Coworking Helsinki: Stop by, and make it quick, at Think Company
Helsinki Think Company is "the entrepreneurship society of the University of Helsinki. Most importantly, we are a vibrant community of changemakers open for anyone to join."
We tested the free Center Think Company coworking space, at Yliopistonkatu 4, and found it to be a bundle of contradictions: Clear communications online but baffling on the spot, a gorgeous entrance with bleak interiors, every amenity available but none accessible. Scratching the surface you'd expect a rathe good employee experience but digging deeper you meet obstacle after obstacle.
Walking in for the first time is an impressive experience. You're greeted with a stunning entrance and a beautiful first floor. The cavernous space is clad with wood and board-formed concrete. The acoustics are well designed, the café like space doesn't overwhelm you with noise. There's a host of options for tables and seats, whether you're working alone or in a group, whether you want to lounge or get things done quick. There's plants and natural light, there's free entrepreneurial events and there's a nice buzz about the place. You get the sense things happen here, progress is made and relationships get built. Think Company has strong ties to the University of Helsinki, but it's clearly informed the coworking spaces are open to everyone and anyone with a laptop. The screens at the entrances give you all the info you need: what's where on the three available floors, the WiFi & password, the events taking place, and so on.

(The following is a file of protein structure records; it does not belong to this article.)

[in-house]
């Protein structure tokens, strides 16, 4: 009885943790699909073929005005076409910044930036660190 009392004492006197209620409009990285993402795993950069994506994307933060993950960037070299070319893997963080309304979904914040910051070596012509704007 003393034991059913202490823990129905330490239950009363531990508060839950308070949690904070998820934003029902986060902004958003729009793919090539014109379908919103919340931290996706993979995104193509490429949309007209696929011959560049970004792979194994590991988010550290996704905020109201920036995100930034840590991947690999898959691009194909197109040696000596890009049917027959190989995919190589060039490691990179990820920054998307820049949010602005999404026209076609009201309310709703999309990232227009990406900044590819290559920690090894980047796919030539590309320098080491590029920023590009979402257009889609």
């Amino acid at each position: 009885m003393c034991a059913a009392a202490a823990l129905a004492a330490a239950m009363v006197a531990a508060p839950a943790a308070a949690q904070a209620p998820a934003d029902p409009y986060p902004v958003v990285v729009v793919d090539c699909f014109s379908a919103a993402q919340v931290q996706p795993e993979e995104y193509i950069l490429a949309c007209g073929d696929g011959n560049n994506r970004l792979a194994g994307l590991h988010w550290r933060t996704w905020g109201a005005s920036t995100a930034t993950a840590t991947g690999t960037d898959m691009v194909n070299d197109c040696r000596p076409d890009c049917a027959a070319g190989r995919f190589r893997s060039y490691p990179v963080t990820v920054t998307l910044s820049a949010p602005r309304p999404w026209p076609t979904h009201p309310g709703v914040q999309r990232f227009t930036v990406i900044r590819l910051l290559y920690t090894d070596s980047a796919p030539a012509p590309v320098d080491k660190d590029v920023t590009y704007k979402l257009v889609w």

With further inspection, though, you'll find small cumbersome things: the WiFi password doesn't actually work, and you'll have trouble hunting down just one free power outlet - even the café's dish station has to be looked for with a keen eye and patience. There's modern (smart?) lockers but no instructions as to how to use them. Though the variation of chairs is great, they're all mainly just pretty, not actually meant for continuous human use. And the up- & downstairs coworking spaces, meant for quieter work, are colorless, bleak and filled with uni students who near enough growl at the outsiders infringing on their territory.
Were this a regular café it would be doing a decent job, but as a coworking space it leaves much to be wished for. A great employee experience takes so much more; ease, services and a community - a chair, table and WiFi are a given.
And so it seems the space doesn't actually want you to stay. It's saying "Hey you! You're so welcome to stop by, grab lunch and do some quick distance working with your mobile colleagues. But dare to stay and you'll pay the price with a stiff back, drained batteries and a cackle of uni students glaring at you (you did dare to steal a spot in their territory)."
It's also a third-timers coworking space: you're only comfortable after you've spent your first two visits looking for everything.
The location is fantastic though, and I too might stop by again some time, for something very quick. I might also bring a seat cushion and a uni hoodie with me, just in case I decided to stay.